In order to make sense of its environment, the brain forms and maintains an internal model of the external world. A new study published in the journal 'Science' shows that neural activity recorded in darkness uncovers hallmarks of this internal model, allowing some insight into the computations performed by the visual areas of the brain.
Imagine browsing through a friend's holiday pictures: a trekking path crossing a stream in the Alps, a snapshot of a relaxed afternoon in a Budapest spa, or a punting scene on the Cam. Recognizing the people and objects in the photos seems to be automatic for us. However, as any engineer developing computer vision algorithms would attest, despite our effortless ability in interpreting images, image understanding is a complex and hard-to-imitate process. A study published in Science by Gergő Orbán and Máté Lengyel from Engineering, and their colleagues at Brandeis University, offer some clues to the brain machinery underlying our superior visual abilities. Interestingly, they found that the clue to how the brain interprets images is not what happens when we look at pleasant and colorful images, but what happens when we view a pitch-black image.
So what does a black image tell us about our visual system? Naively, without visual stimulation, one would expect very little activity in the visual part of the brain. Surprisingly however, when the activity of neurons in the dark (so-called spontaneous activity) was first analysed, researchers found very strong, coordinated neural responses. This observation has been equally puzzling from a neuroscience and an engineering perspective. Why would the brain waste precious resources to process a dark image? Does the stimulus matter to the brain at all? The answer to these questions turns out to concern the role of the visual system in processing not what there is, but rather what there may be in an image.
To gain some insight as to why this is the case, a closer examination of the photographs reveals several difficult problems that need to be solved for us to correctly interpret the images. In the picture of the punting scene, the punter in the foreground is higher and occupies a larger area than the colleges and bridges in the background, yet we percieve that she is in reality smaller than them. Her friend in the boat is partially hidden by her pole and is thus visually split into two halves, yet we perceive her as a single person. These and countless other examples reveal that our visual system needs to complement the information contained in any image with our internal model of the world, in order to fill-in the missing information and find the interpretations that are most consistent with reality. It is exactly the sophistication of these internal models that sets apart biological and artificial visual systems; our brains develop internal models of the environment whose complexity is unmatched by present-day visual object recognition algorithms.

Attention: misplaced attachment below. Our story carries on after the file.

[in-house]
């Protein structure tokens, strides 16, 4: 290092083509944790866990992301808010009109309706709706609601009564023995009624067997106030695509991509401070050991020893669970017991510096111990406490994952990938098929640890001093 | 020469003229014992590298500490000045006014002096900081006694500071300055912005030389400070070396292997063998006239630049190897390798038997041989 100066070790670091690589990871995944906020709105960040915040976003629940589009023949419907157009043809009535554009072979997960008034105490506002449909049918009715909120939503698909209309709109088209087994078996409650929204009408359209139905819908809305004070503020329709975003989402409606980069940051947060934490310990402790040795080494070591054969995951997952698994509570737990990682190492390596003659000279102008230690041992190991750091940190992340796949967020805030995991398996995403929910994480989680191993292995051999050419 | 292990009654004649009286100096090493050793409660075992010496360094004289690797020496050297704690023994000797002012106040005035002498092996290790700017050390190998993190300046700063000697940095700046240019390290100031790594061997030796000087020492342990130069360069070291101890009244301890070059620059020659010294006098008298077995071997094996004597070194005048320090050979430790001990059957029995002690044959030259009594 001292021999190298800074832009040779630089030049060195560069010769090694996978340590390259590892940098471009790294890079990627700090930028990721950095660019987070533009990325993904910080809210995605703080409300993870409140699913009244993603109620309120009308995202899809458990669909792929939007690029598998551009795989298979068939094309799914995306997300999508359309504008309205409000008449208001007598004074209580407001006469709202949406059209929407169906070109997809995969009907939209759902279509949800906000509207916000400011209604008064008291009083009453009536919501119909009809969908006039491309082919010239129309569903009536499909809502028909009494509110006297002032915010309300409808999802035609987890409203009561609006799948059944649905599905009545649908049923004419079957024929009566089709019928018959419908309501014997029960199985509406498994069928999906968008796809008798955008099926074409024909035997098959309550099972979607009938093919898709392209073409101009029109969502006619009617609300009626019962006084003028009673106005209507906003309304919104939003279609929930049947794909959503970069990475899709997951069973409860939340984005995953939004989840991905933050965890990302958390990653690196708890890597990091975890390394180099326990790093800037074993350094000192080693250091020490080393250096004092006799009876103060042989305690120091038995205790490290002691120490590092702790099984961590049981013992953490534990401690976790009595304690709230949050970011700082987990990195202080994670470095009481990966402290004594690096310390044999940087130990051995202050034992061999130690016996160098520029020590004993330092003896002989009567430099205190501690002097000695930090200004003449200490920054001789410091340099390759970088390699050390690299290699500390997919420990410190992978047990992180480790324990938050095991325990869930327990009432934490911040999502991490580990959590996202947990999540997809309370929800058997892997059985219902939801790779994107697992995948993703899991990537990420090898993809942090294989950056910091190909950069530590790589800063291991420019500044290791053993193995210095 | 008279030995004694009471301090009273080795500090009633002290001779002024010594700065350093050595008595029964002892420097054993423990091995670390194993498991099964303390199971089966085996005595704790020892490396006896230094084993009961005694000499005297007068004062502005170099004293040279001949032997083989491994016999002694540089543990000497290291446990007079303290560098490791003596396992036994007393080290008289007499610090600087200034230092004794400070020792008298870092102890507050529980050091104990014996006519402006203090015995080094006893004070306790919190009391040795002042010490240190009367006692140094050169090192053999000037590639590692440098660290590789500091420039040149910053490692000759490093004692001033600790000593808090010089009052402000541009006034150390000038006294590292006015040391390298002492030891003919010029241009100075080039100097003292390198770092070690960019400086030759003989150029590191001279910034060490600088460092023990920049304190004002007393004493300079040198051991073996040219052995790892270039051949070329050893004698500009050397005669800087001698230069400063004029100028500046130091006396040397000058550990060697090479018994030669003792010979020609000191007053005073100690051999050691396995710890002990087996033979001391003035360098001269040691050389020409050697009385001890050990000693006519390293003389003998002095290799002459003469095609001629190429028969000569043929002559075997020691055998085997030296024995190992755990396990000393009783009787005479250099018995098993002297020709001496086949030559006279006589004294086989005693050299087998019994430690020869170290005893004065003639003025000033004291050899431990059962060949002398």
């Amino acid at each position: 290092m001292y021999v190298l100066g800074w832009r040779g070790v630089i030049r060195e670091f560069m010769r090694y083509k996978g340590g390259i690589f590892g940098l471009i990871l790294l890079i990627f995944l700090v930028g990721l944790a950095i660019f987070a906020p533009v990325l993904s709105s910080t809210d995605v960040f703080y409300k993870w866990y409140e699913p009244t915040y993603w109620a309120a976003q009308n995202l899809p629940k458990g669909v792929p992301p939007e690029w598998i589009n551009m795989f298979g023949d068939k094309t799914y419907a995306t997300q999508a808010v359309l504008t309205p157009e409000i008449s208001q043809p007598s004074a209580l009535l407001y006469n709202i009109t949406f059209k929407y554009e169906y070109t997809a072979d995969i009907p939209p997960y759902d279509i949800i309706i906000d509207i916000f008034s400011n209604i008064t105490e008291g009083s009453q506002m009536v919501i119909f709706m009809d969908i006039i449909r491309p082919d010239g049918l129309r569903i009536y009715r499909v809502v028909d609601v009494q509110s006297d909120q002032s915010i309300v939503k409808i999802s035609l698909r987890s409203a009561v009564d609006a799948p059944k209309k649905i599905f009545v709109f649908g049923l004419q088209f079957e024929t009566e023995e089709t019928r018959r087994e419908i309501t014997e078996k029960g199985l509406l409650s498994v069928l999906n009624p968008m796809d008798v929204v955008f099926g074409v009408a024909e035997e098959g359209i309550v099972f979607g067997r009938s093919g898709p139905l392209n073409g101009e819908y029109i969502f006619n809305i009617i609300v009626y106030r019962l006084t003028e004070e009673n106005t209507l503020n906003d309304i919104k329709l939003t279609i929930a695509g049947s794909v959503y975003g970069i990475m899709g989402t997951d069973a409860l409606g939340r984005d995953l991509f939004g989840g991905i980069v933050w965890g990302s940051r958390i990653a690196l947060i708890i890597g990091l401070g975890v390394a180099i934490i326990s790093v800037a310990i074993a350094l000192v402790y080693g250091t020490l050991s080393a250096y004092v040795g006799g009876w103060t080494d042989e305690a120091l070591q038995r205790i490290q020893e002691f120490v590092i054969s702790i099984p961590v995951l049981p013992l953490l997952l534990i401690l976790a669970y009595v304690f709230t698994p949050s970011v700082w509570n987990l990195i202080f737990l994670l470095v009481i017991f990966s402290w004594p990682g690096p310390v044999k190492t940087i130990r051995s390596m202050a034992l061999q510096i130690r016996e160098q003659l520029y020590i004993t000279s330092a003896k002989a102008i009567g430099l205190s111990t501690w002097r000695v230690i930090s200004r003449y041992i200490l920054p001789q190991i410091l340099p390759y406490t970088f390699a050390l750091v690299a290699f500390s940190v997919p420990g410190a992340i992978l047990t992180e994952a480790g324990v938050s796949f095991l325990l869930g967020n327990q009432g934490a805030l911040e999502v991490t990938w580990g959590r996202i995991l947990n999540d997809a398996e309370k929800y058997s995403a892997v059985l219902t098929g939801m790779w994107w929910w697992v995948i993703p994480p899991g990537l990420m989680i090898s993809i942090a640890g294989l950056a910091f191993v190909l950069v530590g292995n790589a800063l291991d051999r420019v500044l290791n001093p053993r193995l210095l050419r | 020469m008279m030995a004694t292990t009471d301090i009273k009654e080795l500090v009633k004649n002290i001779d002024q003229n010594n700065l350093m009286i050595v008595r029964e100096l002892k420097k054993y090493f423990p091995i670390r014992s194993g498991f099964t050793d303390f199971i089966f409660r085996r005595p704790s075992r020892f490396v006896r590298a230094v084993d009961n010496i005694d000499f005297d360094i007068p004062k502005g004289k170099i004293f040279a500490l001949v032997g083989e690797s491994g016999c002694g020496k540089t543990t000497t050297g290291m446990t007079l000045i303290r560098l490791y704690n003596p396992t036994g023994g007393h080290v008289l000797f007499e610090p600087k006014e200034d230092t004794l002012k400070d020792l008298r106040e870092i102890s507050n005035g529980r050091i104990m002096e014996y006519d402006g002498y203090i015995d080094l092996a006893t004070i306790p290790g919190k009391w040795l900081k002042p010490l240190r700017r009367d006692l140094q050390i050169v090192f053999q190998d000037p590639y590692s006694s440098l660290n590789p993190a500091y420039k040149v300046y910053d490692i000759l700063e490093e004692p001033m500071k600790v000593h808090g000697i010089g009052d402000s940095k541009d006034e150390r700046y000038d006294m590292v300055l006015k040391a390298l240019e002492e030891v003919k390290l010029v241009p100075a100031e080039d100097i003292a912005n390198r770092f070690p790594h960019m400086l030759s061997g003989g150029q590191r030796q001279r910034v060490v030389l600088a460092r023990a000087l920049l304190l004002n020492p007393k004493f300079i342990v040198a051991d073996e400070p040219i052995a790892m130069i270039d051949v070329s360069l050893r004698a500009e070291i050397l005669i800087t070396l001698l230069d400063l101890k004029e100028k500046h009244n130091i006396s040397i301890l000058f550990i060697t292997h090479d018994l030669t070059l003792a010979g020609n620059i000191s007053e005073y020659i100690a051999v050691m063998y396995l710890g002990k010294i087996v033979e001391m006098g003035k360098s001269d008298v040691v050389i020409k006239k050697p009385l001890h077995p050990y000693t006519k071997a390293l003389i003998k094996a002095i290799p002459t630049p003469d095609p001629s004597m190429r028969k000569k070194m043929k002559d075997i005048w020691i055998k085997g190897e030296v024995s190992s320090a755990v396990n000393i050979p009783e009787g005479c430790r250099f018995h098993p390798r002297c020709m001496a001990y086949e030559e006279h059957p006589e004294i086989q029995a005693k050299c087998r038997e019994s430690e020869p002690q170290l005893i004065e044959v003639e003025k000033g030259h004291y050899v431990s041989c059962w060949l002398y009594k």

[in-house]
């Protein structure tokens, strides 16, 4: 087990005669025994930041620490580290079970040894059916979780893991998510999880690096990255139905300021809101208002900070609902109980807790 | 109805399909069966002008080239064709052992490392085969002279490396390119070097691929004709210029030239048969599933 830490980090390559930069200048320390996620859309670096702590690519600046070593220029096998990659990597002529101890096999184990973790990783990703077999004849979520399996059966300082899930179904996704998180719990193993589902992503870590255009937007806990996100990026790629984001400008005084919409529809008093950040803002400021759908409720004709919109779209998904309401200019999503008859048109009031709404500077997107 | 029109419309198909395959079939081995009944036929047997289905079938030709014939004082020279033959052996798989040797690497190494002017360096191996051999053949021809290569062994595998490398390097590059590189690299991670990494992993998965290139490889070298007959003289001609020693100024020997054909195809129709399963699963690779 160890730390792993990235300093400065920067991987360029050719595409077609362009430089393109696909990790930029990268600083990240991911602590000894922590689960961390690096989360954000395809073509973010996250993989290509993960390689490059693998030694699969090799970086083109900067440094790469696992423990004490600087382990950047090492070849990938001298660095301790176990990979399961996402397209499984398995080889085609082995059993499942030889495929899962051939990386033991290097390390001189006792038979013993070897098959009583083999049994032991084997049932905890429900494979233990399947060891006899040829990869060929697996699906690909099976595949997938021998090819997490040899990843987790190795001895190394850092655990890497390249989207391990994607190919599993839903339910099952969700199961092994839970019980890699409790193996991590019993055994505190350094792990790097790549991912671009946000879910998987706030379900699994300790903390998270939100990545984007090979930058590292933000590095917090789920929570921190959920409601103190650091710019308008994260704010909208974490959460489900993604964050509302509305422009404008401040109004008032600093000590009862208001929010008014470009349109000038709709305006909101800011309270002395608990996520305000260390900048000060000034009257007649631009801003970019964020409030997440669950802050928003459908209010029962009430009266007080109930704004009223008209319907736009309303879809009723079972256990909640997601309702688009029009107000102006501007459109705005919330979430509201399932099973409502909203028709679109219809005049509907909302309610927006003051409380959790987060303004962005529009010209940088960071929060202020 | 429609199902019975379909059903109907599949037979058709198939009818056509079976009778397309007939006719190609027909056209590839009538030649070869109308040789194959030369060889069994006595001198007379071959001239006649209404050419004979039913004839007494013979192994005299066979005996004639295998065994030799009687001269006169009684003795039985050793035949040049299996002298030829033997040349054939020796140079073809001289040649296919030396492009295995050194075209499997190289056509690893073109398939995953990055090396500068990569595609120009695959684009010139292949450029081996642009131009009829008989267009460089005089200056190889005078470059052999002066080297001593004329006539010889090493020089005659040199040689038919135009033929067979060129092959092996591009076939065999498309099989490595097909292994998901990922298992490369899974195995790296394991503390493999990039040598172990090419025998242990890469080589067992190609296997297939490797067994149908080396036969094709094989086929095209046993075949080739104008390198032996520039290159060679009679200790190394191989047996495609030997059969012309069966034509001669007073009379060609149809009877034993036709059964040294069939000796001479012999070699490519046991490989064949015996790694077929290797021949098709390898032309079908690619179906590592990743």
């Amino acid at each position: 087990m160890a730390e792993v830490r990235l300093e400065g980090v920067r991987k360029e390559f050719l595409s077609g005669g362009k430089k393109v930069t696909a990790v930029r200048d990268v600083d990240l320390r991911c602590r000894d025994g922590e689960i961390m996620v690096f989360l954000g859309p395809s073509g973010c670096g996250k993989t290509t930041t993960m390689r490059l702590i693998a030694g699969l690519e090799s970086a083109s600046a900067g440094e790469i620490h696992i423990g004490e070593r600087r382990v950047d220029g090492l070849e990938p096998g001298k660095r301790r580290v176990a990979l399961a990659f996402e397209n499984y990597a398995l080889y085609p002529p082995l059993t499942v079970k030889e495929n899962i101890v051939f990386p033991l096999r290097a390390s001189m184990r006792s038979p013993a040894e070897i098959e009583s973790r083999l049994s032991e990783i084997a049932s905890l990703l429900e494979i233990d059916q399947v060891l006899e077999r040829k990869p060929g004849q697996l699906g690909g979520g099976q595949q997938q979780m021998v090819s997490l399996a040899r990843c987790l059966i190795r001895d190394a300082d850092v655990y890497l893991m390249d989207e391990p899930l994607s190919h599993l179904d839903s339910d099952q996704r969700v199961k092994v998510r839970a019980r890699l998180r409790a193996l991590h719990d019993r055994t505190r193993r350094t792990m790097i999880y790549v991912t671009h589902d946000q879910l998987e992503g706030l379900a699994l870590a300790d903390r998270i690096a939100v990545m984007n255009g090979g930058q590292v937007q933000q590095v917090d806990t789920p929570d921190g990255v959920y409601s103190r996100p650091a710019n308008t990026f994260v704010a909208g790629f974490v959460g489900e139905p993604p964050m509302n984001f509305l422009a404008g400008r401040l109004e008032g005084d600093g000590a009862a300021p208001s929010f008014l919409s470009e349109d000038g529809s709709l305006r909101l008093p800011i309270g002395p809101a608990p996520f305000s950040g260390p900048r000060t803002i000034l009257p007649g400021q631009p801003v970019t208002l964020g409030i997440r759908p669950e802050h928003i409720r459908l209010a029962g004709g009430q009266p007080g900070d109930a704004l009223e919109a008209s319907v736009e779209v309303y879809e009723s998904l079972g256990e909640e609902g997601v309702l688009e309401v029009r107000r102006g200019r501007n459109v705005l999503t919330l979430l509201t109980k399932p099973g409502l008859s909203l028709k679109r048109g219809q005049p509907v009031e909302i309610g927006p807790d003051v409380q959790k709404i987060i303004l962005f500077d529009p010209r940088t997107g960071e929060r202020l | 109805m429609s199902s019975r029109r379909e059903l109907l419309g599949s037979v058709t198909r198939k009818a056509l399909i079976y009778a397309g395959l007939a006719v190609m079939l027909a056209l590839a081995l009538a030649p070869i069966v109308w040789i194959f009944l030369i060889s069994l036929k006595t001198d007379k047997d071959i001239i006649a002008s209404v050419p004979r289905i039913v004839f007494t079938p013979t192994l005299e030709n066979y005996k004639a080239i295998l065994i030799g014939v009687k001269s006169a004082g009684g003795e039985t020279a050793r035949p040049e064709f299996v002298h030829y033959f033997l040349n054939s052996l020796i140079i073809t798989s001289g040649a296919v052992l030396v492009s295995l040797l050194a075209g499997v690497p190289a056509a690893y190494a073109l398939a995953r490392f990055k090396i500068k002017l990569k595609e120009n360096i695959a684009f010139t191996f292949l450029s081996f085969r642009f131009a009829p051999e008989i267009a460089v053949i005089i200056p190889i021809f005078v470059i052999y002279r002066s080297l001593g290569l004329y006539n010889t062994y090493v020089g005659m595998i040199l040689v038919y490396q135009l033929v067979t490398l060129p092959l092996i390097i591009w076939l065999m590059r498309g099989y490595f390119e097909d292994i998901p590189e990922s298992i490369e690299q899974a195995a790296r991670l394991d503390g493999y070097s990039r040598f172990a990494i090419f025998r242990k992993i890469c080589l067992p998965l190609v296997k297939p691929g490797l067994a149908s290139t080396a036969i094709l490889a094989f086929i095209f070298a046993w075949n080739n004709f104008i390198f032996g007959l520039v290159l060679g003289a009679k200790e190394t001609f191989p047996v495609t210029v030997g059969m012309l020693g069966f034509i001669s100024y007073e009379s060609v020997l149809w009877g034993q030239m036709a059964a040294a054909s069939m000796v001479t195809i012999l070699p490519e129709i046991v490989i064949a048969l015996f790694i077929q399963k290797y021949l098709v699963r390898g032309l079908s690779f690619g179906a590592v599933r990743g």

So what does a black image tell us about our internal model for visual scenes? In their study, Drs. Orbán and Lengyel and their colleagues took inspiration from modern statistical machine vision algorithms and predicted that neural activity in the dark will reflect aspects of this internal model. For example, imagine reducing the brightness of a photograph. As the details begin to fade, the visual system needs to make increasing use of its internal model to make sense of the information it receives. Most of its activity will be dominated by the internal model. The researchers reasoned that if this is the explanation behind spontaneous activity, the patterns of neural activity in the dark should correspond to possible contents of images. These should then be similar to the patterns of neural activity in response to natural images, as opposed to patterns produced by stimuli that are very unlikely to occur in real situations.
The authors of the study analysed neural activity, previously recorded by their American collaborators, in the primary visual cortex of ferrets. These ferrets were of differing ages and were either sitting in darkness, watching movies or watching a sequence of artificial patterns on a computer screen. In the young animals, that had little or no experience of the world, neural activity in darkness was found to be very different from visually stimulated neural activity. However, as the animals became more mature, spontaneous activity became increasingly similar to neural activity recorded in response to visual stimuli. Moreover, spontaneous activity bore a greater similarity to the neural activity recorded in response to the movies than to the artificial stimuli, just as the researchers predicted for an internal model that is adapted to the regularities of the natural visual environment. Thus, the activity of neurons in the dark is carefully orchestrated as the brain considers possible natural scenes that are compatible with the blank, featureless input stimulus.
In conclusion, it seems that understanding the structure of neural activity in darkness can indeed help us learn about the powerful internal models of the brain. Learning about internal models may in turn be useful for developing more intelligent computer vision algorithms as well as for healing mental disorders, such as schizophrenia, that are associated with disrupted internal models.